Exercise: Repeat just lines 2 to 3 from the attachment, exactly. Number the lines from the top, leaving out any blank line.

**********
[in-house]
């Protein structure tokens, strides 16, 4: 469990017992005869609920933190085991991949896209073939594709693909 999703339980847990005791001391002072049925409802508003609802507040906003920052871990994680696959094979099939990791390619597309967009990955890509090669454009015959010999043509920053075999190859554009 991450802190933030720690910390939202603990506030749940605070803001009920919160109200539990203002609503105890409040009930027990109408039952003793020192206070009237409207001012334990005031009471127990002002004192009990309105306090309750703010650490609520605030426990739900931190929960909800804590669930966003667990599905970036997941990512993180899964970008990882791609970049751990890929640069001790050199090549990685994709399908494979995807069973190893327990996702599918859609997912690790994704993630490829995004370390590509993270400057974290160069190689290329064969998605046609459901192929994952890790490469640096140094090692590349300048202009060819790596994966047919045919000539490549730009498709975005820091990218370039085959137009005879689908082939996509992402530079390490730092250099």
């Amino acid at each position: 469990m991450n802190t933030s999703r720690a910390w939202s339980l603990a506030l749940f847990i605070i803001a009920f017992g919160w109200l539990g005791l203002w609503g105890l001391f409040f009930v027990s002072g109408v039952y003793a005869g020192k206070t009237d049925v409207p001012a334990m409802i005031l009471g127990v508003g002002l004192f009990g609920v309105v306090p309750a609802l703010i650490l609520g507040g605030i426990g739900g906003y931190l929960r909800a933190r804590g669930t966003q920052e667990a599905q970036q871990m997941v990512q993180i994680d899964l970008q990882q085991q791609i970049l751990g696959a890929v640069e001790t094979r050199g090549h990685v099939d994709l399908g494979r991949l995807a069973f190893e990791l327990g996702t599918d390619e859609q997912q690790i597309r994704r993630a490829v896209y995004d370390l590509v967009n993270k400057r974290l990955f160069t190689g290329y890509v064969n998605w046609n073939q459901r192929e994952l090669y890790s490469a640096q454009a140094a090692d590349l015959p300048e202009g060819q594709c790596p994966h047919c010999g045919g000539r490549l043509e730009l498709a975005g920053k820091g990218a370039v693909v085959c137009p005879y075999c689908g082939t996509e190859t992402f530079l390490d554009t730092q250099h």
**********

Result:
């Protein structure tokens, strides 16, 4: 469990017992005869609920933190085991991949896209073939594709693909 999703339980847990005791001391002072049925409802508003609802507040906003920052871990994680696959094979099939990791390619597309967009990955890509090669454009015959010999043509920053075999190859554009 991450802190933030720690910390939202603990506030749940605070803001009920919160109200539990203002609503105890409040009930027990109408039952003793020192206070009237409207001012334990005031009471127990002002004192009990309105306090309750703010650490609520605030426990739900931190929960909800804590669930966003667990599905970036997941990512993180899964970008990882791609970049751990890929640069001790050199090549990685994709399908494979995807069973190893327990996702599918859609997912690790994704993630490829995004370390590509993270400057974290160069190689290329064969998605046609459901192929994952890790490469640096140094090692590349300048202009060819790596994966047919045919000539490549730009498709975005820091990218370039085959137009005879689908082939996509992402530079390490730092250099």
């Amino acid at each position: 469990m991450n802190t933030s999703r720690a910390w939202s339980l603990a506030l749940f847990i605070i803001a009920f017992g919160w109200l539990g005791l203002w609503g105890l001391f409040f009930v027990s002072g109408v039952y003793a005869g020192k206070t009237d049925v409207p001012a334990m409802i005031l009471g127990v508003g002002l004192f009990g609920v309105v306090p309750a609802l703010i650490l609520g507040g605030i426990g739900g906003y931190l929960r909800a933190r804590g669930t966003q920052e667990a599905q970036q871990m997941v990512q993180i994680d899964l970008q990882q085991q791609i970049l751990g696959a890929v640069e001790t094979r050199g090549h990685v099939d994709l399908g494979r991949l995807a069973f190893e990791l327990g996702t599918d390619e859609q997912q690790i597309r994704r993630a490829v896209y995004d370390l590509v967009n993270k400057r974290l990955f160069t190689g290329y890509v064969n998605w046609n073939q459901r192929e994952l090669y890790s490469a640096q454009a140094a090692d590349l015959p300048e202009g060819q594709c790596p994966h047919c010999g045919g000539r490549l043509e730009l498709a975005g920053k820091g990218a370039v693909v085959c137009p005879y075999c689908g082939t996509e190859t992402f530079l390490d554009t730092q250099h």